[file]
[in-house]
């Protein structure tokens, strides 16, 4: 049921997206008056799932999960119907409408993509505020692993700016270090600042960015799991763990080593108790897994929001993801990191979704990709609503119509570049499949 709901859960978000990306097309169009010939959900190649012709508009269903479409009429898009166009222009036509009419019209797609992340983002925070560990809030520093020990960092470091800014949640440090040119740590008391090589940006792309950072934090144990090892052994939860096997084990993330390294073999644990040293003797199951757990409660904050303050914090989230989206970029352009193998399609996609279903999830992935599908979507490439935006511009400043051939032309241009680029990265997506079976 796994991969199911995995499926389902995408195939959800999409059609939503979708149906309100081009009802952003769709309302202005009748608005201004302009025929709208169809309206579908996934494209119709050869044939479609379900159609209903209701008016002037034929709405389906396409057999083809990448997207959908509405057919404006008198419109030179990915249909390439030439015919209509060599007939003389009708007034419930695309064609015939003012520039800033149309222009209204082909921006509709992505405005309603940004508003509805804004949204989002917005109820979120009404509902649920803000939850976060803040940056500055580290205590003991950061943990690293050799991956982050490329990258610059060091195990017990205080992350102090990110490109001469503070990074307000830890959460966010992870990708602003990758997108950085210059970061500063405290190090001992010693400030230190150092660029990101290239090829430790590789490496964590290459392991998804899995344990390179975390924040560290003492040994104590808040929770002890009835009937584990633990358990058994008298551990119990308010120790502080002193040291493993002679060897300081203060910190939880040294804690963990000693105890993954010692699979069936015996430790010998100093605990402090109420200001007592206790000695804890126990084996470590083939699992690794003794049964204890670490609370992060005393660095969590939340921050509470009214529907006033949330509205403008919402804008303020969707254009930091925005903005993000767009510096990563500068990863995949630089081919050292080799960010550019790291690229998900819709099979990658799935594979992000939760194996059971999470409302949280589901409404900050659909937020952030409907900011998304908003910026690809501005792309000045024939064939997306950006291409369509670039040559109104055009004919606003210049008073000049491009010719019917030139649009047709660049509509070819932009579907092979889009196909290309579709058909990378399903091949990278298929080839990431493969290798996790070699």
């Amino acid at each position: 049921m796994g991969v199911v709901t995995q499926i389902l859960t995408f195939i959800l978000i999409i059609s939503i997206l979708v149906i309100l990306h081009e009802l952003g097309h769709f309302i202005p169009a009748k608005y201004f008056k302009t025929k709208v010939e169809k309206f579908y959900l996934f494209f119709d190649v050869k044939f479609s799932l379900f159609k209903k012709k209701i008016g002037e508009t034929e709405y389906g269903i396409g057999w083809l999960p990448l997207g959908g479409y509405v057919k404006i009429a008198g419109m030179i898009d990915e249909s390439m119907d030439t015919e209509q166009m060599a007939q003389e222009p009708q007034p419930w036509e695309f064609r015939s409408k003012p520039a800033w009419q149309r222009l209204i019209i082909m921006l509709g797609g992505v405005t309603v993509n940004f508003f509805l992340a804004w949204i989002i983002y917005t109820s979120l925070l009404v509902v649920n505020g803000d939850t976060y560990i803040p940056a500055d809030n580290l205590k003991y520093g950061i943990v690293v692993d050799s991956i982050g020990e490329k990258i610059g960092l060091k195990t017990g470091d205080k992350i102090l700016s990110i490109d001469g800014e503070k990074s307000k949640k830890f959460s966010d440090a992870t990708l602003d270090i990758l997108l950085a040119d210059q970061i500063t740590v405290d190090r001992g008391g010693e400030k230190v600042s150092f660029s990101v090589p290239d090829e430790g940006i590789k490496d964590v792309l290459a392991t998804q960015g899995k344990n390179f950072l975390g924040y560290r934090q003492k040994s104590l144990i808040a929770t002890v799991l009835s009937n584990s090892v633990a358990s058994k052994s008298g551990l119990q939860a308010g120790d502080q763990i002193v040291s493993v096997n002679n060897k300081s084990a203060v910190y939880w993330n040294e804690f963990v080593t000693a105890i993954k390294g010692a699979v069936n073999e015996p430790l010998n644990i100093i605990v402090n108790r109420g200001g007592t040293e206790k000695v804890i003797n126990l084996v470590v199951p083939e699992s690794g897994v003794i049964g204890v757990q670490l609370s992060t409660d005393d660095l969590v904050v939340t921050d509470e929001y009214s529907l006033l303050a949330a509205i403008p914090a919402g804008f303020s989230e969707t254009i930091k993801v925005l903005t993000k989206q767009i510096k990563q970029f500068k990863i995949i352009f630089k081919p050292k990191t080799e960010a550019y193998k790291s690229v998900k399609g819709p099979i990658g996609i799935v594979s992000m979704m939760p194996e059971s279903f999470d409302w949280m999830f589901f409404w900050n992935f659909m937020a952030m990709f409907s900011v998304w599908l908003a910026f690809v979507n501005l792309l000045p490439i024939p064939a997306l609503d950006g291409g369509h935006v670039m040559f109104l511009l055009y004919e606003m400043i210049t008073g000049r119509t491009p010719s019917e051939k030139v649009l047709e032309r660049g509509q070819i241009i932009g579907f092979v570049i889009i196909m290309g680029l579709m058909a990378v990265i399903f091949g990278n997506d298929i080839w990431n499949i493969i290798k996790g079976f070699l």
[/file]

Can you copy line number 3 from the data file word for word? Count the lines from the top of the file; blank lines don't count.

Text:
């Amino acid at each position: 049921m796994g991969v199911v709901t995995q499926i389902l859960t995408f195939i959800l978000i999409i059609s939503i997206l979708v149906i309100l990306h081009e009802l952003g097309h769709f309302i202005p169009a009748k608005y201004f008056k302009t025929k709208v010939e169809k309206f579908y959900l996934f494209f119709d190649v050869k044939f479609s799932l379900f159609k209903k012709k209701i008016g002037e508009t034929e709405y389906g269903i396409g057999w083809l999960p990448l997207g959908g479409y509405v057919k404006i009429a008198g419109m030179i898009d990915e249909s390439m119907d030439t015919e209509q166009m060599a007939q003389e222009p009708q007034p419930w036509e695309f064609r015939s409408k003012p520039a800033w009419q149309r222009l209204i019209i082909m921006l509709g797609g992505v405005t309603v993509n940004f508003f509805l992340a804004w949204i989002i983002y917005t109820s979120l925070l009404v509902v649920n505020g803000d939850t976060y560990i803040p940056a500055d809030n580290l205590k003991y520093g950061i943990v690293v692993d050799s991956i982050g020990e490329k990258i610059g960092l060091k195990t017990g470091d205080k992350i102090l700016s990110i490109d001469g800014e503070k990074s307000k949640k830890f959460s966010d440090a992870t990708l602003d270090i990758l997108l950085a040119d210059q970061i500063t740590v405290d190090r001992g008391g010693e400030k230190v600042s150092f660029s990101v090589p290239d090829e430790g940006i590789k490496d964590v792309l290459a392991t998804q960015g899995k344990n390179f950072l975390g924040y560290r934090q003492k040994s104590l144990i808040a929770t002890v799991l009835s009937n584990s090892v633990a358990s058994k052994s008298g551990l119990q939860a308010g120790d502080q763990i002193v040291s493993v096997n002679n060897k300081s084990a203060v910190y939880w993330n040294e804690f963990v080593t000693a105890i993954k390294g010692a699979v069936n073999e015996p430790l010998n644990i100093i605990v402090n108790r109420g200001g007592t040293e206790k000695v804890i003797n126990l084996v470590v199951p083939e699992s690794g897994v003794i049964g204890v757990q670490l609370s992060t409660d005393d660095l969590v904050v939340t921050d509470e929001y009214s529907l006033l303050a949330a509205i403008p914090a919402g804008f303020s989230e969707t254009i930091k993801v925005l903005t993000k989206q767009i510096k990563q970029f500068k990863i995949i352009f630089k081919p050292k990191t080799e960010a550019y193998k790291s690229v998900k399609g819709p099979i990658g996609i799935v594979s992000m979704m939760p194996e059971s279903f999470d409302w949280m999830f589901f409404w900050n992935f659909m937020a952030m990709f409907s900011v998304w599908l908003a910026f690809v979507n501005l792309l000045p490439i024939p064939a997306l609503d950006g291409g369509h935006v670039m040559f109104l511009l055009y004919e606003m400043i210049t008073g000049r119509t491009p010719s019917e051939k030139v649009l047709e032309r660049g509509q070819i241009i932009g579907f092979v570049i889009i196909m290309g680029l579709m058909a990378v990265i399903f091949g990278n997506d298929i080839w990431n499949i493969i290798k996790g079976f070699l």